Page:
David W. Hankins
David_Hankins at isc.org
Thu Jul 6 15:13:38 UTC 2006
On Thu, Jul 06, 2006 at 10:56:39AM +1000, Glenn Satchell wrote:
> 2) the dhcp server has an interface on every vlan and you don't use
> relay agents. This can work using a trunked interface that understands
> vlan tagging and some magic on your switches, but means that every vlan
> has to extend to where the dhcp server is. If you have far flung remote
> vlan's then you probably don't want all the vlan broadcast traffic
> being forwarded across your WANs.
I just wanted to point out that there's a known flaw in dhcpd with
Because not all current i/o transports know the difference between
broadcast and unicast, the server in the configuration above can't
distinguish between DHCP clients in RENEW state and DHCP clients in
REBIND is important because in that state we want to perform a check
to make sure the client is attached to the right network (and NAK on
that basis if they're not). In RENEW we can't perform that check
because we don't know that the message was transmitted by the client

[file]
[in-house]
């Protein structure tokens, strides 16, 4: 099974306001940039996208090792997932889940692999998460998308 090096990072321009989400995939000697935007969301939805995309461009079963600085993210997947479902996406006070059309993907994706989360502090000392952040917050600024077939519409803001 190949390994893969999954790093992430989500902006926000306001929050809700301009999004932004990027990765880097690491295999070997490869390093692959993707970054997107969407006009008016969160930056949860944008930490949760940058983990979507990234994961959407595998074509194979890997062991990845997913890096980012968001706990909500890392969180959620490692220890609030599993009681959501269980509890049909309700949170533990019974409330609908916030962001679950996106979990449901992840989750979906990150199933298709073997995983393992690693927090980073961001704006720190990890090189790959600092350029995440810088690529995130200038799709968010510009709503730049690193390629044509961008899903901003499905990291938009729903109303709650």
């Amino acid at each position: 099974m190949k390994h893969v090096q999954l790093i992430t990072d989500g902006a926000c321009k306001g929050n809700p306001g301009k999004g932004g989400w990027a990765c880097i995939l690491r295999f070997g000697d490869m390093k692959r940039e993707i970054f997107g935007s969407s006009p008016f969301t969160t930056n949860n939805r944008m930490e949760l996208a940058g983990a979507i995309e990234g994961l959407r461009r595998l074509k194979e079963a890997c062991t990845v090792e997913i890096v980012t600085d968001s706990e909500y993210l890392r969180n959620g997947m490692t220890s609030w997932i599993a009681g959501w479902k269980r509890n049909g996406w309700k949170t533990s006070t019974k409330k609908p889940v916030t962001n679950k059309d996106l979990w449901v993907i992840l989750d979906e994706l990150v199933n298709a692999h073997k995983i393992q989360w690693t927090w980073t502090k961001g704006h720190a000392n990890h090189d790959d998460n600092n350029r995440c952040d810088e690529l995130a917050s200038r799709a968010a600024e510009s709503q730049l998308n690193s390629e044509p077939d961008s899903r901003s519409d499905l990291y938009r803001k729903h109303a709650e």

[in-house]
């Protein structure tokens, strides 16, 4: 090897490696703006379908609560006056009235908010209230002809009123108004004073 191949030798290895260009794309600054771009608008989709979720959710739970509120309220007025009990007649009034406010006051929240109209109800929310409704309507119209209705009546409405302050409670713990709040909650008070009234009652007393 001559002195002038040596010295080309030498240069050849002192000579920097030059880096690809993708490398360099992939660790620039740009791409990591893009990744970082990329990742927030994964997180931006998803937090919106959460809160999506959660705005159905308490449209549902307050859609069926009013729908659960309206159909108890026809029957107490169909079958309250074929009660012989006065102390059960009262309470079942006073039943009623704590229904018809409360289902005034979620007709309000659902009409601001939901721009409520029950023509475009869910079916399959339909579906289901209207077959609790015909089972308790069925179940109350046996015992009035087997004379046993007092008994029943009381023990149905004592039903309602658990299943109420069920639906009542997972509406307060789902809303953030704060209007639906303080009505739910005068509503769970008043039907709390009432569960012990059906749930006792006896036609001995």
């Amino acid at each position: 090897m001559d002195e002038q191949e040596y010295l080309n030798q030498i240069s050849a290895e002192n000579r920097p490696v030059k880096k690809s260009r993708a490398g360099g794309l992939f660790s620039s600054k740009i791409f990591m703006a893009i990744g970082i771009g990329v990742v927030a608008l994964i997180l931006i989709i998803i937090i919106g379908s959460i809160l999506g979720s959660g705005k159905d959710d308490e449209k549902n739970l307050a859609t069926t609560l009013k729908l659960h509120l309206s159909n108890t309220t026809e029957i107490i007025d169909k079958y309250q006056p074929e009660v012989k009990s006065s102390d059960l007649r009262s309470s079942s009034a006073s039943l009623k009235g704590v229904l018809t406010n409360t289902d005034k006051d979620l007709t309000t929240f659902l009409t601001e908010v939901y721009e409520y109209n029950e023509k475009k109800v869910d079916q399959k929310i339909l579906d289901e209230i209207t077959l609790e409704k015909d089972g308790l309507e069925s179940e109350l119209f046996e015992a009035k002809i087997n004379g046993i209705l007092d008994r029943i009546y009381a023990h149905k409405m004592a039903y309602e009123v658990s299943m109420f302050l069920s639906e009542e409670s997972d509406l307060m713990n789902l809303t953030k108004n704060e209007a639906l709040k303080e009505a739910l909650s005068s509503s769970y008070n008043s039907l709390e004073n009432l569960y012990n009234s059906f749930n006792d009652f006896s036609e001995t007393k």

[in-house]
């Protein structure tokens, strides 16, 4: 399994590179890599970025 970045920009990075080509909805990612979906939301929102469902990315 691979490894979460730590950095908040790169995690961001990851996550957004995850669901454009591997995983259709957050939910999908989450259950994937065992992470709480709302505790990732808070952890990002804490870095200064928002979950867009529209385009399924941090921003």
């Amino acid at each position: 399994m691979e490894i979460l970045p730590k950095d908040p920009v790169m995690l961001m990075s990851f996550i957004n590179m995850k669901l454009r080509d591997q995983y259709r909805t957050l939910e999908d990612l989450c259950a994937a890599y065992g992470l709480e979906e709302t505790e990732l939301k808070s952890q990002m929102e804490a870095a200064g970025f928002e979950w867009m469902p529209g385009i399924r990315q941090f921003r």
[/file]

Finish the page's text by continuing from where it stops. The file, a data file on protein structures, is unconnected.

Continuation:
on the interface being configured (if you're unicasting a packet,
it can take any route the client chooses).
When a client moves from one vlan to another, it may enter REBIND
state in an attempt to verify its address. The ISC DHCP Server today
has no choice but to ACK these messages.
Note also however that all 802.1q vlan subinterfaces will have the
same, physical interface's MAC address. So if a client moving between
networks instead transmitted a RENEW message, it would still reach
the DHCP Server, and the server would still ACK the message (extending
its lease, and keeping the client from ever entering REBIND state!).
The consequence is that Windows XP DHCP Clients roaming between
VLANs will not succeed in obtaining a new address. Mac OSX
clients, it might be pointed out, manage to work around this.
The relay agent configuration doesn't have this problem because, when
the client unicasts (RENEW) the relay agent is not involved - when the
client broadcasts (REBIND), the relay agent is involved.
Even when the relay agent is similarly used in 802.1q vlanning - it
is only ever involved when the client is broadcasting.
David W. Hankins "If you don't do it right the first time,
Software Engineer you'll just have to do it again."
Internet Systems Consortium, Inc. -- Jack T. Hankins
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